Former president of CONCACAF, Austin ‘Jack’ Warner had big plans for president of the Barbados Football Association, Ronald Jones.
So big, he wanted the Barbadian to eventually head the world’s largest sporting organization, FIFA.
This information came out of a video-tape released by British newspaper the Daily Telegraph on Tuesday, which shows Warner addressing Caribbean Football Union (CFU) delegates ahead of a meeting with then Asian soccer chief and FIFA presidential candidate Mohammed Bin Hammam of Qatar.
“If we stay with Blatter [current president Sepp Blatter], we have to put checks and balances in place.
“We need to groom the president of Barbados [to become FIFA chief]. I am just calling a name, because he is my partner, and could be president of FIFA. Groom him now, or go to Pele [Brazilian legend],” Warner told delegates.
The taped evidence became the hottest sports issue this week, as it was released on the same day 15 CFU officials were being investigated by FIFA regarding their possible involvement in a US$40 000 bribery scandal that has rocked the organization.
Barbadians David Hinds, general secretary of the BFA, and FIFA referee Mark “Bob” Forde, who both attended the meeting in Trinidad, were interviewed by FIFA’s ethics committee on Tuesday.
Efforts yesterday to reach Jones for a comment were unsuccessful.
During Warner’s video presentation, done at a Port-of-Spain hotel on May 11 this year, he also admonished CFU members for constantly talking about CFU business outside the confines of CONCACAF.
“Our business is our business. Oh gosh, we don’t have to rush up to New York and talk about everything. We can rave and rant and curse, but when we leave here our business is our business,” Warner told the delegates.”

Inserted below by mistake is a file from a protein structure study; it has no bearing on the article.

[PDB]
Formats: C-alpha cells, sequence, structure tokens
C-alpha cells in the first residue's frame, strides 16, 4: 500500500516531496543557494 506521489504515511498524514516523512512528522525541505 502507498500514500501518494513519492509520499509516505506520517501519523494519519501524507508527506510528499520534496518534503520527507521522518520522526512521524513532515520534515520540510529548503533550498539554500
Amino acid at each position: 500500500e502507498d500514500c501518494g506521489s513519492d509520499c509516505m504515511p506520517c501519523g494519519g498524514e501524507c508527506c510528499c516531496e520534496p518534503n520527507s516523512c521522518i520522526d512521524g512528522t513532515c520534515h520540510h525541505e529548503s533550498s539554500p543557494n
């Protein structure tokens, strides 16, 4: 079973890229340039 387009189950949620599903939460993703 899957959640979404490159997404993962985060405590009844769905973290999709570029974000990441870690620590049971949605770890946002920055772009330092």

Warner also urged the delegates to use any gift from Bin Hammam wisely, and for the development of football in their respective jurisdictions. He also warned the delegates that they did not have to take any money.
“We are under no obligation whatsoever to vote for anybody except the person who we believe will better our interests.
“If you think you don’t want it [the cash] give it to somebody else. Give it to Trinidad and Tobago. Give it to Anguilla, to Barbados, or to the BVI (British Virgin Islands),” the former CONCACAF chief told CFU members.
“But don’t go and talk our business outside.”
Warner, who resigned earlier this year without facing charges from FIFA after the bribery scandal materialised, told the delegates the money should only be used for football purposes.
“Pay salaries or buy equipment, it’s up to you,” the Trinidadian government minister added.
In urging CFU members to support Bin Hammam, Warner also noted on the video tape that CONCACAF were going through a watershed moment, and could determine the final outcome of the FIFA presidential elections.
“We have suffered. If ever we have suffered in FIFA, that time is now.
But never before have we been as important as we are now. That can’t be frittered away,” Warner added.
“When we leave here and go to Zurich [to the FIFA elections], we should go in a position of strength.”
He noted that Bin Hammam had about 90 votes, and Blatter about 85, and that CFU’s support for the Qatari could swing things in his [Bin Hammam’s] favour.
After the scandal became public, Bin Hammam was banned for life by FIFA, and Blatter was reelected.